At this point in the great game of online marketing, I hope you know your baseline visit-to-lead conversion rate. Once you have this number, you can begin implementing tests designed to improve it. We call this process conversion rate optimization or CRO.
Conversion rate optimization is especially important when you’ve already made an investment to increase website traffic. Once you have sufficient traffic, improving your site’s conversion rate—even if it’s only by a percentage point or two—will give you an exponentially greater return on investment. Basic testing isn’t hard to do either; in fact, it can actually be fun!
The Power of A/B Testing
There are many types of tests you can do to improve your site’s conversion rate, but I recommend you start with A/B testing (aka split testing). A/B testing allows you to compare the effectiveness of two versions of a web page, marketing email, etc. in order to discover which one has a better conversion rate.
A/B testing is extremely useful for quick tests involving simple changes. Will an orange “Submit” button result in more web form submissions than a blue version? Test it! Which email subject line results in a higher open rate? Test it!
Think of A/B split testing like a footrace between two runners. In each A/B test, two competitors are running next to one another on the same track. They start at the same time and have the same conditions with which to compete against one another.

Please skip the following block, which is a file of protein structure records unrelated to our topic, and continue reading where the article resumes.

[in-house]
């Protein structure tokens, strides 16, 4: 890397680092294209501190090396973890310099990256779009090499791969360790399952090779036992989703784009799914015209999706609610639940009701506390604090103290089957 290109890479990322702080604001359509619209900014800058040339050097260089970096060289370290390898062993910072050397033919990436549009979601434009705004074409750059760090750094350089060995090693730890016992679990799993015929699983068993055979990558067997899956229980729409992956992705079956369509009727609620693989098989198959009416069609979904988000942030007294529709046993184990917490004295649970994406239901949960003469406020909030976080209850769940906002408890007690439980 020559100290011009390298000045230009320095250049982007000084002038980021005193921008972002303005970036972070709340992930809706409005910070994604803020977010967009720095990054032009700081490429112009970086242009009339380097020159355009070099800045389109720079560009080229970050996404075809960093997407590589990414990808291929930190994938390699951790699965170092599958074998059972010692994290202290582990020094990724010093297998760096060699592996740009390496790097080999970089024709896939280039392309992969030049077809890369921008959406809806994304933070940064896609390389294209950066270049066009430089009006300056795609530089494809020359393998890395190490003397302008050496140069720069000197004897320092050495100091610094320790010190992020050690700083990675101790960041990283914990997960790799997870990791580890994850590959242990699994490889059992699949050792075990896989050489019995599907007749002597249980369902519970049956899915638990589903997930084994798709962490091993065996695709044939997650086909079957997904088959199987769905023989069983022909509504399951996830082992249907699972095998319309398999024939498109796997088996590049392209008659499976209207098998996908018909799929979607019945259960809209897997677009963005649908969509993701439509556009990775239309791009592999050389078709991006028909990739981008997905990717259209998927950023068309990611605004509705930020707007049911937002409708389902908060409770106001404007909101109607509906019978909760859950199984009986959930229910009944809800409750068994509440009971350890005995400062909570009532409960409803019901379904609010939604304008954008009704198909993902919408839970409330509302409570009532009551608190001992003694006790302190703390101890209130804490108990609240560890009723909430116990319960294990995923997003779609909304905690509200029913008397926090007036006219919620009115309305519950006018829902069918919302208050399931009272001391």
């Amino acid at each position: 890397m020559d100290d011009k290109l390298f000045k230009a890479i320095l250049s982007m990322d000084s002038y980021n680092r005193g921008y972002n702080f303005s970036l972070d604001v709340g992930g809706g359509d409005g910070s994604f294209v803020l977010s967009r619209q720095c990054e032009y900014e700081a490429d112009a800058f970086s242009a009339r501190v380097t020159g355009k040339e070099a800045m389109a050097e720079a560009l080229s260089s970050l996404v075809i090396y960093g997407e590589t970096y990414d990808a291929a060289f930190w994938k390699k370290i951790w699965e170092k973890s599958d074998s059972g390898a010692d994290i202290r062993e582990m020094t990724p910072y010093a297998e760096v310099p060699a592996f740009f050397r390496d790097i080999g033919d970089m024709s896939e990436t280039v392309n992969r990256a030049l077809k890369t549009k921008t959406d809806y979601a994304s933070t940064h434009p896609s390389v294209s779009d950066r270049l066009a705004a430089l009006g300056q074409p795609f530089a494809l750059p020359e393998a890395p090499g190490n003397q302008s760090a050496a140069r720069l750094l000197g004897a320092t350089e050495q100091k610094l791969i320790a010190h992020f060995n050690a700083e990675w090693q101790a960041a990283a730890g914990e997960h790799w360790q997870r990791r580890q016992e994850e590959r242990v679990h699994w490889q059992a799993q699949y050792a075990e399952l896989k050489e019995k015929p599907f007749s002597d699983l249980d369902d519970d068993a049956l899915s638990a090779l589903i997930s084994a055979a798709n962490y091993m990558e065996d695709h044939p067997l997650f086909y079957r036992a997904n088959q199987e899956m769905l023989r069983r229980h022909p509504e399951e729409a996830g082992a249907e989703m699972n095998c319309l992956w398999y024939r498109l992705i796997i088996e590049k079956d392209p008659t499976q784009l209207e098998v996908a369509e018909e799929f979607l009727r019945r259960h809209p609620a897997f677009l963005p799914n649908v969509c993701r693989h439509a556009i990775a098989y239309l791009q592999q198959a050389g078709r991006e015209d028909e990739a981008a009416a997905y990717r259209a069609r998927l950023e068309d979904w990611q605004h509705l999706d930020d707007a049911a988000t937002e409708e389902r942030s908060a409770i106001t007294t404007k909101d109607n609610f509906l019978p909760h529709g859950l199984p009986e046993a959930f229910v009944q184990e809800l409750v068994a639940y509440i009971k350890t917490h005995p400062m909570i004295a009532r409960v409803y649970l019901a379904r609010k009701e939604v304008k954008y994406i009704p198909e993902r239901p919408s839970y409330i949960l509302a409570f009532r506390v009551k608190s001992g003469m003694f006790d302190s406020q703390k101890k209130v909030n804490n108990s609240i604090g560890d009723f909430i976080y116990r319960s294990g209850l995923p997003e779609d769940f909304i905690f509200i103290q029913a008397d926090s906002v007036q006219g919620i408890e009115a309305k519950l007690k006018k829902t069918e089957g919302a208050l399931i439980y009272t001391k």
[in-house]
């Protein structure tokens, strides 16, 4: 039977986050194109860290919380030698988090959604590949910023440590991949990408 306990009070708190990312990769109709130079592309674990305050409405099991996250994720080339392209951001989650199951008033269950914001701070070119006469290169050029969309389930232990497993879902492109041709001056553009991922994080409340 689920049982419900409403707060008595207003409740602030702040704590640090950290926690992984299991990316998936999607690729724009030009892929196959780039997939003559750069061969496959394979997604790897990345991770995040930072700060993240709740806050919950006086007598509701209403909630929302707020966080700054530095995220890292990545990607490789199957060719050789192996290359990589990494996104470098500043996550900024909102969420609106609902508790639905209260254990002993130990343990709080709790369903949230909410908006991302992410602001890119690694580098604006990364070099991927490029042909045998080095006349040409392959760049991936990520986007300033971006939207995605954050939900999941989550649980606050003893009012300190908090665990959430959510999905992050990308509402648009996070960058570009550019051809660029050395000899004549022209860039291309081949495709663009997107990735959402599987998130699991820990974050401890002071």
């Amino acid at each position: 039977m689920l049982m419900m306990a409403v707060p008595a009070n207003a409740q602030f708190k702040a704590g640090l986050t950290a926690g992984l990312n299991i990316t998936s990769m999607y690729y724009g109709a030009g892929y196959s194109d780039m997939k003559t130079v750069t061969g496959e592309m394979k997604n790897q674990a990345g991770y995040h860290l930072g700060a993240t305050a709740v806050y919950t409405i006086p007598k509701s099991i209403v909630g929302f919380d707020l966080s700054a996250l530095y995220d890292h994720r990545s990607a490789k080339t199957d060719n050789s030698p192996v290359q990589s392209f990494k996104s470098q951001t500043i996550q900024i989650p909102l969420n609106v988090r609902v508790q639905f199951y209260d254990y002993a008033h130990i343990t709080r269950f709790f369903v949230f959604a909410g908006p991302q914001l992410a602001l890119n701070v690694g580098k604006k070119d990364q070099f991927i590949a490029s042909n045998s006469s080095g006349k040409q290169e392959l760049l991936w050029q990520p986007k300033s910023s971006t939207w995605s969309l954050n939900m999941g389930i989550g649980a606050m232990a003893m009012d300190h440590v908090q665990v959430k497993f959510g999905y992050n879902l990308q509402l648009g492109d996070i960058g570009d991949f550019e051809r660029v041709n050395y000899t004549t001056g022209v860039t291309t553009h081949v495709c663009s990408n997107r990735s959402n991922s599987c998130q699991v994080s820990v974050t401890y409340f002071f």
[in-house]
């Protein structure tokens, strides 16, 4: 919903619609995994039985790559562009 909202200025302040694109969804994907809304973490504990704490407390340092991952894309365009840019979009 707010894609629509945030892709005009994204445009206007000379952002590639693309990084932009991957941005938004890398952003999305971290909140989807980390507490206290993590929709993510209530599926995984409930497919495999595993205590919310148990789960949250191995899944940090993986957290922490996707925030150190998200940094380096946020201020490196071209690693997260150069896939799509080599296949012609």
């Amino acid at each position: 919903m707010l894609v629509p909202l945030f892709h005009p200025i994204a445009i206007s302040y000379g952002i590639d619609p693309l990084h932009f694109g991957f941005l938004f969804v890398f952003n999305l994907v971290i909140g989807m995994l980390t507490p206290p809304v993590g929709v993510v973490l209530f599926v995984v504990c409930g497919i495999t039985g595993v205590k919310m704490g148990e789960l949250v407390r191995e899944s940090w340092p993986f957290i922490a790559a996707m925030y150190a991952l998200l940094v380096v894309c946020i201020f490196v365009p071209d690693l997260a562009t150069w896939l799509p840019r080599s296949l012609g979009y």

However, like a close footrace, sometimes it’s difficult to determine which of the two different options truly “won” the race. This is where we can use math and statistics to help us understand which option is truly different from the other. Don’t start freaking out if you haven’t taken a stats class in years, and there’s no need to brush off a dusty math book in your office. Today, there are many tools available to help you determine the winner of any given race—no matter how close the results appear to be!
6 Steps to Setup a Conversion Rate Optimization Test on Your Website
1. Identify the business problem you are trying to solve. Every test starts with the statement of the business problem you’re trying to solve. Problem – I need more roofing leads. In this example, our goal is to increase visit to lead conversion rate, or the number of conversions (web leads + phone calls) that we get for the same amount of visits to the website. As an example, if you currently get 10 leads out of 1,000 visits, your goal with this would be to get more than 10 leads out of 1,000 visits at some point in the future (post test and change).
2. Identify the one key input that you want to test. With A/B split testing, we have to pick one key variable to test. If you pick several different variables, you get into what is known as “multivariate” testing—something that will require a pretty advanced knowledge of statistics to determine which of the options truly made the increase in the conversion rate. You will want to select one key input to your test. Some examples of inputs are: calls to action, banner text, offer images, benefit lists, contact form addition, or phone number addition.